Sound Modding#

Audio Type#

  • You will need to use WAV format and either 48000hz or 44100hz sample rate.

  • More details below in creating_your_sound

Step 1 - Identifying the Sound#

First you need to identify the exact sound. There’s a command for this: ns_print_played_sounds 1 It will show all the audio events that are happening at that moment on the console.

For example, use your Grapple and open the console the event ID will be pilot_grapple_fire

How it looks in the console: console

All weapons, boosts, tacticals have different events IDs on different surfaces (concrete, solidmetal, wood, dirt etc.) That’s why you must identify the exact event/s. Examples based on Grapple:

  • Concrete impact: concrete_grapple_impact_1p_vs_3p

  • Solidmetal impact: solidmetal_grapple_extract_1p_vs_3p etc.

NOTE: ns_print_played_sounds 1 will show you every event ID. Not just in-match ones. For example:

  • The sound when you move the cursor to an option it will be menu_focus, and clicking sound will be menu_accept or menu music mainmenu_music

Check the console often, as it’s easy to miss your sound - there can be a lot of sounds playing.

There’s also a list of all EvenIDs (audio).

Sounds can be played in-game from the console via script_ui EmitUISound(soundname).

Additionally subtitles in the form of plain text can also be useful.

You can also export sounds with LegionPlus instead of playing them in-game.

Open LegionPlus.exe -> Load File -> Titanfall 2/r2/sound pick general.mbnk

If you want to export only a specific sound use search. It’s possible to export selected sounds and all (after a search it exports only the found assets).

Step 2 - Creating Folders#

When you successfully identified your event and have the audio file/s ready it’s time to set up the folder structure. Assuming the event name is pilot_grapple_fire, the folder structure of your mod should look like this:

├── audio/
│   ├── pilot_grapple_fire/
│   │   └── my_audio.wav
│   └── pilot_grapple_fire.json
└── mod.json

Example of a mod.json (documented here: Getting Started)

  "Name": "MOD_NAME_HERE",
  "Description": "DESCRIPTION_HERE",
  "Version": "0.1.0",
  "LoadPriority": 2

Inside the ``audio/`` folder:

  • pilot_grapple_fire/ folder which needs to contain your .wav file(s)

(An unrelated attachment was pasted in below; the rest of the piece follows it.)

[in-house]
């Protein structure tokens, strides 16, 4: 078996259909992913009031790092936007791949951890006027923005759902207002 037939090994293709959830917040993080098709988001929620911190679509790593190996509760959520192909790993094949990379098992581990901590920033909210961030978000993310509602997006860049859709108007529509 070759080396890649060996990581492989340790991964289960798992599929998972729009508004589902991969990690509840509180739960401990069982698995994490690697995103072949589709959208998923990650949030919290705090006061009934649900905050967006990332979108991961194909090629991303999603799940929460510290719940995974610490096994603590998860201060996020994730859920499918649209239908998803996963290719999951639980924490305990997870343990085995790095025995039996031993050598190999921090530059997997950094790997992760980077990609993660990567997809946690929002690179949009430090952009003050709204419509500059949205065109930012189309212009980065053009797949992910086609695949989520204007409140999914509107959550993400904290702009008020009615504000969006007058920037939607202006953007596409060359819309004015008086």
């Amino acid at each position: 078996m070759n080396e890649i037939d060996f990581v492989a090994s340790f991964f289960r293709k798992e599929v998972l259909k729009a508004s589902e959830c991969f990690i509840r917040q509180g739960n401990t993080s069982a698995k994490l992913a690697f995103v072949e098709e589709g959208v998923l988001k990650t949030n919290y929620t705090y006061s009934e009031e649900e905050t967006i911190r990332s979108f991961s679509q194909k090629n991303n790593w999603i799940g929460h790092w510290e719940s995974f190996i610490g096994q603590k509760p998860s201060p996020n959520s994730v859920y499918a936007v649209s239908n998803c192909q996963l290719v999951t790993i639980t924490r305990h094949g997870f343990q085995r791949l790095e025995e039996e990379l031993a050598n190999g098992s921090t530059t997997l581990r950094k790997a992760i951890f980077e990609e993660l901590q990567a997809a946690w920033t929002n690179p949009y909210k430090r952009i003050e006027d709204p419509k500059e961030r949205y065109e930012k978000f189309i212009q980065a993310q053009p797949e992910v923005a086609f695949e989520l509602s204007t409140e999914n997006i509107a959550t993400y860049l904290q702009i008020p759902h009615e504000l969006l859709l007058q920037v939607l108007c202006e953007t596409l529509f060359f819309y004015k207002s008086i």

• pilot_grapple_fire.json json used to configure the sound override, dont forget to edit.

You will have to add that folder with your sound and the json for each event you want to override. The event JSON files must contain both EventId and AudioSelectionStrategy like this:

    "EventId": [ "pilot_grapple_fire" ],
    "AudioSelectionStrategy": "sequential"

The AudioSelectionStrategy can be either:

  • sequential: If you have one sound or you want to play them in alphabetical order.

  • random: If you have more than one sound and you want to randomize them.

Creating Your Sound#

Open/Add your audio as a track to Audacity and set the project rate accordingly. Either 48000hz or 44100hz can work well in most cases, but a few sounds don’t use either. Which sampling rate you should use depends on the original sound’s sampling rate.

For example: if you use 44100khz and the sound is slightly too high pitched in game, use 48000khz. If you use 48000khz and it’s slightly low pitched in game, use 44100khz.

If you’re unsure which to use, or the sound still seems too high, or low pitched, you can use LegionPlus to determine the original rate.

After that, export your track as a 16-bit wav file (any other bit-depth will cause Northstar to crash). Make sure you don’t add any metadata as this will cause white noise to be at the end of the sound.

Issues With Sounds#

  • White noise after the sound ends.

This is usually because there’s some metadata left in the audio. Remove it to fix this issue.

You can bulk remove it with Mp3tag or individually with Audacity.

You can bulk remove it with Metadata Cleaner or a shell script (requires ffmpeg to be installed) and also individually with Audacity. (WAV only)

shopt -s globstar nullglob
for f in *.wav **/*.wav
ffmpeg -i "$f" -map 0 -map_metadata -1 -c:v copy -c:a copy "${f%.wav}.new.wav"
mv -f "${f%.wav}.new.wav" "$f"
  • Sound is slightly higher/lower pitched in game. This is usually because the sampling rate of your sound doesn’t match the original sound’s sampling rate. You can use a tool like Audacity to resample your sound to match the original rate. Consult _creating_your_sound for more information.

Sound Tools#

  • Converters

# todo

On Linux you can use shell scripts that convert all WAV or MP3 audio files from the current directory (including folders) to WAV 48000Hz 16-bit. They require ffmpeg to be installed.

MP3 and other formats scripts don’t delete previous files, so just search for them (.format) and delete after conversion. WAV script automatically replaces old files.

#WAV to WAV 16-bit 48000 Hz.

shopt -s globstar nullglob
for f in *.wav **/*.wav
ffmpeg -i "$f" -acodec pcm_s16le -ar 48000 "${f%.wav}.new.wav"
mv -f "${f%.wav}.new.wav" "$f"
#MP3 to WAV 16-bit 48000 Hz.

shopt -s globstar nullglob
for f in *.mp3
ffmpeg -i "${f}" -vn -c:a pcm_s16le  -ar 48000 "${f%.*}.wav"
#Replace .format with the one you want to convert.

shopt -s globstar nullglob
for f in *.format
ffmpeg -i "${f}" -vn -c:a pcm_s16le  -ar 48000 "${f%.*}.wav"


  • As with any mod, the folder which contains your mod.json needs to be inside Titanfall 2/r2Northstar/Mods/.